Each February, the United States observes Black History Month, a month dedicated to honoring the history, struggles, and triumphs of black people in America and around the world.
Its purpose is to educate us and remind us that black people have always been a contributing force in this nation and the world. The goal shouldn't solely be to celebrate Black History for a month, but to overcome our historical amnesia and to acknowledge and incorporate black history for what it is. Black history is American History. Black history is World History. Black history is a rich and integral part of our collective history.
While the stories highlighted during this month often focuses on famous and exceptional figures, it is also the contributions of regular people and everyday actions that have also crafted the world we have inherited. It is often those figures that are most relatable, and no less important, and equally missing from the general narrative.
While Rosa Parks and MLK are important people with major contributions, there are so many other people we should enriching our collective knowledge and experience with. For example, read about Shirley Chisolm, the first Black woman elected to Congress, and Fannie Lou Hamer, a Black activist from Mississippi who launched Freedom Farm Cooperative (FFC), an initiative to purchase land that Black people could collectively own and farm. Read or listen to “1619″ Project. Enjoy black authors Black authors in your reading list. Visit BlackPast.org for an extensive list of other notable Black figures. Dig into these collections, exhibits, and resources, or if you are an educator, these educational resources for teachers.
If you are as much a viewer as a reader, there are fantastic lists of documentaries from PBS or this List of 91 Movies and TV Shows to Stream and dive into wonderful performances by epic black leads and casts like award-winning Octavia Spencer in "Self Made", inspired by the life of Madam C.J. Walker, the first African American self-made millionaire, including Ava DuVernay’s “When They See Us,” a drama about a real-life group of Black teens falsely accused of a vicious attack; “Loving,” a film about an interracial couple whose marriage became the basis of a landmark Supreme Court case; and “Ma Rainey’s Black Bottom,” starring Viola Davis as the groundbreaking Southern blues singer; and don't leave out outstanding comic performances like Tiffany Haddish's 'They Ready".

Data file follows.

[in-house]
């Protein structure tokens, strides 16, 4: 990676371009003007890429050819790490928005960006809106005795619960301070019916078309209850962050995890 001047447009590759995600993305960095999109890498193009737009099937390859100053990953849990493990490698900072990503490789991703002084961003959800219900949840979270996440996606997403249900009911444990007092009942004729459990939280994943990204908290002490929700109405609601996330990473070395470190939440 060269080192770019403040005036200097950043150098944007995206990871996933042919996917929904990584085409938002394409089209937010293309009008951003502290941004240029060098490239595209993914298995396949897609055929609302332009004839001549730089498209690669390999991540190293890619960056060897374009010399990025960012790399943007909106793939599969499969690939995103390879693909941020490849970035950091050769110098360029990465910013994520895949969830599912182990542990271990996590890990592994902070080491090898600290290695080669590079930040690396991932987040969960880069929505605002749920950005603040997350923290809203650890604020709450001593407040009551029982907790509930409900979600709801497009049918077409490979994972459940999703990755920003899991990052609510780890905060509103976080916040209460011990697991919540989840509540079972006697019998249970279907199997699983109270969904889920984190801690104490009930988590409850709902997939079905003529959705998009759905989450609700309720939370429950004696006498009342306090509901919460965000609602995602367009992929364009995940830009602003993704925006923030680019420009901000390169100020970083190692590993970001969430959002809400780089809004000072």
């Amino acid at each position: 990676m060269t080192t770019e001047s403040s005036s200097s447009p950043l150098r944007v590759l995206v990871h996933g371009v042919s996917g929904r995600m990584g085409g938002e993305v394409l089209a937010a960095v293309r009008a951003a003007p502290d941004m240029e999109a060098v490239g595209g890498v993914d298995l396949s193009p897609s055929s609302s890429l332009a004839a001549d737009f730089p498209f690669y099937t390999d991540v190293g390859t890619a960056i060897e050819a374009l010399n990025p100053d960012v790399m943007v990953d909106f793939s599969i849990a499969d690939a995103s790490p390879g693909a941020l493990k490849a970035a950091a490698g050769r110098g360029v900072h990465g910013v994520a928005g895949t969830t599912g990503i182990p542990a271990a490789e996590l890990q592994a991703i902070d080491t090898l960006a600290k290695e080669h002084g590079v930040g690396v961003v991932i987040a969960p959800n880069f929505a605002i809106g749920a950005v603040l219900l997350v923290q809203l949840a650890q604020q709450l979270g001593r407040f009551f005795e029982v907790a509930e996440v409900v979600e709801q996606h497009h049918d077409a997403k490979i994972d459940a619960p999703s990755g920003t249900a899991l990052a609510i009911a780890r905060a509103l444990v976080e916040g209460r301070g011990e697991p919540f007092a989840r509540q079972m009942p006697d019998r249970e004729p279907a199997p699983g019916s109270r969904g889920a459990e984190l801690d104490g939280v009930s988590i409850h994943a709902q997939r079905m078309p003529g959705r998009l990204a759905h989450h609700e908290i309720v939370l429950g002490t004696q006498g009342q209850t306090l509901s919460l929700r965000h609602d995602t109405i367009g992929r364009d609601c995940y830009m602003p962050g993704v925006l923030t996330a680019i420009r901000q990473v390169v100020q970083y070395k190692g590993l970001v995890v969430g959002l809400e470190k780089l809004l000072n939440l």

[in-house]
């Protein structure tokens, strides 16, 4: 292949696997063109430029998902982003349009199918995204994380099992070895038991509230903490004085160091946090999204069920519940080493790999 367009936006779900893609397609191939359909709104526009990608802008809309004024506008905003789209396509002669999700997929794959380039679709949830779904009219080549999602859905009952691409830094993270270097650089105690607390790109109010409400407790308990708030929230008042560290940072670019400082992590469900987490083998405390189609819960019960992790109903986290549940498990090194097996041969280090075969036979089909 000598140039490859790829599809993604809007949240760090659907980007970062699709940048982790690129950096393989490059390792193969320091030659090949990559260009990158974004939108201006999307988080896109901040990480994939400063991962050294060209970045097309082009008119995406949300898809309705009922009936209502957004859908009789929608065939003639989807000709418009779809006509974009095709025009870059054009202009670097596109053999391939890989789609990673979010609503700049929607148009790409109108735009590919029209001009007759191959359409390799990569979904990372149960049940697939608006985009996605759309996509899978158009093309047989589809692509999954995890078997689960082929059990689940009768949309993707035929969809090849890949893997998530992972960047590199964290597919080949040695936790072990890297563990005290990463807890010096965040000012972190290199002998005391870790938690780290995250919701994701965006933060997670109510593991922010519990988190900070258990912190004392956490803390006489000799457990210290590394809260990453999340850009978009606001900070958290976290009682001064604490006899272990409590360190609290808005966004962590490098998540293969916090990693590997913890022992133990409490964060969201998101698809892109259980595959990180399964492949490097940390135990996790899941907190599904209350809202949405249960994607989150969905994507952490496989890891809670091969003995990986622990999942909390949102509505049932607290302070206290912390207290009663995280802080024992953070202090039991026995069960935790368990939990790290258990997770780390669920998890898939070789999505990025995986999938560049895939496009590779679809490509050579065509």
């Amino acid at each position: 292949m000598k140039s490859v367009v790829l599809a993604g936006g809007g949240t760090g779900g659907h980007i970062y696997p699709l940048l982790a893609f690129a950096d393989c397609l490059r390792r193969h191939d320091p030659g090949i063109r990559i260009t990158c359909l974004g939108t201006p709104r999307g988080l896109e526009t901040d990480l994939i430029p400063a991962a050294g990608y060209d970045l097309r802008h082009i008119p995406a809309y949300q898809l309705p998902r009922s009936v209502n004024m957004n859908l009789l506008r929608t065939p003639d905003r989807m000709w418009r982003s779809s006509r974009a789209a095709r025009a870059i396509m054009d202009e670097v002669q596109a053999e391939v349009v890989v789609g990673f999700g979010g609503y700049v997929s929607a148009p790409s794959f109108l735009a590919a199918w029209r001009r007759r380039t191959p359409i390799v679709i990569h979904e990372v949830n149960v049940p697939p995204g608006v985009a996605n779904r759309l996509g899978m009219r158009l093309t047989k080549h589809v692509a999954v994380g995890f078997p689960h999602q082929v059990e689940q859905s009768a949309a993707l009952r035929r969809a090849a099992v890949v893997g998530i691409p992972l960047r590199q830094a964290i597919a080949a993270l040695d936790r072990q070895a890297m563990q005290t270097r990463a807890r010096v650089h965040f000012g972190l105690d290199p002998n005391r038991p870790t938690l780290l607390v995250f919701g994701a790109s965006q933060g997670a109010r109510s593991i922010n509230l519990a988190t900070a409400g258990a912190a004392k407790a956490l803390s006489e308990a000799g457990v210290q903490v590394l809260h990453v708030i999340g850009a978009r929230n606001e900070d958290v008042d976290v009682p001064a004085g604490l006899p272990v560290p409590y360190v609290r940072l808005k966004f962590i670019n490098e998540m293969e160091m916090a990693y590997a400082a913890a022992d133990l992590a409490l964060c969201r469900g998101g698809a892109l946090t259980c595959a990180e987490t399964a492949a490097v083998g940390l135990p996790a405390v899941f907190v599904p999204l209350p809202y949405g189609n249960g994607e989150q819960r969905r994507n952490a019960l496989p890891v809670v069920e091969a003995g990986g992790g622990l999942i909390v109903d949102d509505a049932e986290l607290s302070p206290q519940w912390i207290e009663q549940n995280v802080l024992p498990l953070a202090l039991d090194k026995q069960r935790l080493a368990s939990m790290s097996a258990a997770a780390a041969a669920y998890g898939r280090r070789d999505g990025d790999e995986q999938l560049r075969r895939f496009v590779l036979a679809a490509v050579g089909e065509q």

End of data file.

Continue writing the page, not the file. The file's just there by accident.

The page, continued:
And if you love music, celebrate and listen to music created by Black artists, for example, on Spotify’s “Black History is Now” or Amazon's 'Black History Month". Find classics Nina Simone, Aretha Franklin and Ray Charles as well as current recording stars like H.E.R., Anderson .Paak and Andra Day.
Meanwhile, this month and throughout the year, Donate Good Stuff will highlight people and innovative and exceptional organizations that are working to further black health, education, rights and community development. They are making tomorrow's history today, working toward a more vibrant, rich, and equitable world for future generations. Although not all organizations may be collecting donation items through Donate Good Stuff, they merit recognition and support of their work to support anti-racism equity and equality.
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